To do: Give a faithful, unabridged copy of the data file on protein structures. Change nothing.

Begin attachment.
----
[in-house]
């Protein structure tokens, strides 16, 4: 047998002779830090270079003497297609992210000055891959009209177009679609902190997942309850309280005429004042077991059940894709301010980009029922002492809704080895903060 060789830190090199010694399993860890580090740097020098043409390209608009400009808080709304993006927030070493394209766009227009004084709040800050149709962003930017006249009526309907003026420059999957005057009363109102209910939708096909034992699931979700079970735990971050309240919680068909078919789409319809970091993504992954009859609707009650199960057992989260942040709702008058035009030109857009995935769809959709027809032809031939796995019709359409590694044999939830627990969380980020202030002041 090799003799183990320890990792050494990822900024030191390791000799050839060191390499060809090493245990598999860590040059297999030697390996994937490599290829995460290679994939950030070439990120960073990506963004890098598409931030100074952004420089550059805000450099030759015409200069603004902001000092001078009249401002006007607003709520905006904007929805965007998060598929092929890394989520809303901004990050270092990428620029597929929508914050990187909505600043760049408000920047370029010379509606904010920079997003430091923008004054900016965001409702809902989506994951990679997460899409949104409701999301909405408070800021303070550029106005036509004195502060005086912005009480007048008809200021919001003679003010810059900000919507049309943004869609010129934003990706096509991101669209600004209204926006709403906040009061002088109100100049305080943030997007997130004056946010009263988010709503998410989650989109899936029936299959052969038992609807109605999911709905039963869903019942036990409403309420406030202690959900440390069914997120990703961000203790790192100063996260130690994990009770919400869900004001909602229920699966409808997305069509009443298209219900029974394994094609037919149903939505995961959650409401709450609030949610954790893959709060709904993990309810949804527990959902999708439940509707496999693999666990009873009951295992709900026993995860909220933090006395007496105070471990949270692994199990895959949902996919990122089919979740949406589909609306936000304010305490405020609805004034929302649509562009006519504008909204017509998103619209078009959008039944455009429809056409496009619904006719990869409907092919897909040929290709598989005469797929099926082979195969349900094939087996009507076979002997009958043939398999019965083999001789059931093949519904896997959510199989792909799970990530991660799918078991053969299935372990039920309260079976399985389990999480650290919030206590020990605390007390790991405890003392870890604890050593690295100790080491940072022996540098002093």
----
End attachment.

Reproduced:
[in-house]
């Protein structure tokens, strides 16, 4: 047998002779830090270079003497297609992210000055891959009209177009679609902190997942309850309280005429004042077991059940894709301010980009029922002492809704080895903060 060789830190090199010694399993860890580090740097020098043409390209608009400009808080709304993006927030070493394209766009227009004084709040800050149709962003930017006249009526309907003026420059999957005057009363109102209910939708096909034992699931979700079970735990971050309240919680068909078919789409319809970091993504992954009859609707009650199960057992989260942040709702008058035009030109857009995935769809959709027809032809031939796995019709359409590694044999939830627990969380980020202030002041 090799003799183990320890990792050494990822900024030191390791000799050839060191390499060809090493245990598999860590040059297999030697390996994937490599290829995460290679994939950030070439990120960073990506963004890098598409931030100074952004420089550059805000450099030759015409200069603004902001000092001078009249401002006007607003709520905006904007929805965007998060598929092929890394989520809303901004990050270092990428620029597929929508914050990187909505600043760049408000920047370029010379509606904010920079997003430091923008004054900016965001409702809902989506994951990679997460899409949104409701999301909405408070800021303070550029106005036509004195502060005086912005009480007048008809200021919001003679003010810059900000919507049309943004869609010129934003990706096509991101669209600004209204926006709403906040009061002088109100100049305080943030997007997130004056946010009263988010709503998410989650989109899936029936299959052969038992609807109605999911709905039963869903019942036990409403309420406030202690959900440390069914997120990703961000203790790192100063996260130690994990009770919400869900004001909602229920699966409808997305069509009443298209219900029974394994094609037919149903939505995961959650409401709450609030949610954790893959709060709904993990309810949804527990959902999708439940509707496999693999666990009873009951295992709900026993995860909220933090006395007496105070471990949270692994199990895959949902996919990122089919979740949406589909609306936000304010305490405020609805004034929302649509562009006519504008909204017509998103619209078009959008039944455009429809056409496009619904006719990869409907092919897909040929290709598989005469797929099926082979195969349900094939087996009507076979002997009958043939398999019965083999001789059931093949519904896997959510199989792909799970990530991660799918078991053969299935372990039920309260079976399985389990999480650290919030206590020990605390007390790991405890003392870890604890050593690295100790080491940072022996540098002093």